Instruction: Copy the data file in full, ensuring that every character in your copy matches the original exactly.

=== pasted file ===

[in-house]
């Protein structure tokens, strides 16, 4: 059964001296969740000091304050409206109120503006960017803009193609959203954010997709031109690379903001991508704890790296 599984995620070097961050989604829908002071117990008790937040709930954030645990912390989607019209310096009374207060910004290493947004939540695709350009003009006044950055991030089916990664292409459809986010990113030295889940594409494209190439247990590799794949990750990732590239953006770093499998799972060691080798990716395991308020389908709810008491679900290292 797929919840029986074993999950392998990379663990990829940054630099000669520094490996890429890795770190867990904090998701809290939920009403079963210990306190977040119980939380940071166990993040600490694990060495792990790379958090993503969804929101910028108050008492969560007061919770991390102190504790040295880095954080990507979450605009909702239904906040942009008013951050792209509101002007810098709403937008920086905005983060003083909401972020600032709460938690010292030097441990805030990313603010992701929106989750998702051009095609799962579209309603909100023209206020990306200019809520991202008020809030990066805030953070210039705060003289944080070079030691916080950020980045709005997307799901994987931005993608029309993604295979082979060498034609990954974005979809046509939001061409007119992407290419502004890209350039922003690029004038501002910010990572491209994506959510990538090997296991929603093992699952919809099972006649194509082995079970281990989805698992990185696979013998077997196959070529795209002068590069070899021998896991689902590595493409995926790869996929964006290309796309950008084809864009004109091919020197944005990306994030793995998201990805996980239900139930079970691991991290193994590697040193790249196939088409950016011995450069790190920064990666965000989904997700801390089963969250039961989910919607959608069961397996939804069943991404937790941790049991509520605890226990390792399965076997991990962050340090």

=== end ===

[in-house]
């Protein structure tokens, strides 16, 4: 059964001296969740000091304050409206109120503006960017803009193609959203954010997709031109690379903001991508704890790296 599984995620070097961050989604829908002071117990008790937040709930954030645990912390989607019209310096009374207060910004290493947004939540695709350009003009006044950055991030089916990664292409459809986010990113030295889940594409494209190439247990590799794949990750990732590239953006770093499998799972060691080798990716395991308020389908709810008491679900290292 797929919840029986074993999950392998990379663990990829940054630099000669520094490996890429890795770190867990904090998701809290939920009403079963210990306190977040119980939380940071166990993040600490694990060495792990790379958090993503969804929101910028108050008492969560007061919770991390102190504790040295880095954080990507979450605009909702239904906040942009008013951050792209509101002007810098709403937008920086905005983060003083909401972020600032709460938690010292030097441990805030990313603010992701929106989750998702051009095609799962579209309603909100023209206020990306200019809520991202008020809030990066805030953070210039705060003289944080070079030691916080950020980045709005997307799901994987931005993608029309993604295979082979060498034609990954974005979809046509939001061409007119992407290419502004890209350039922003690029004038501002910010990572491209994506959510990538090997296991929603093992699952919809099972006649194509082995079970281990989805698992990185696979013998077997196959070529795209002068590069070899021998896991689902590595493409995926790869996929964006290309796309950008084809864009004109091919020197944005990306994030793995998201990805996980239900139930079970691991991290193994590697040193790249196939088409950016011995450069790190920064990666965000989904997700801390089963969250039961989910919607959608069961397996939804069943991404937790941790049991509520605890226990390792399965076997991990962050340090």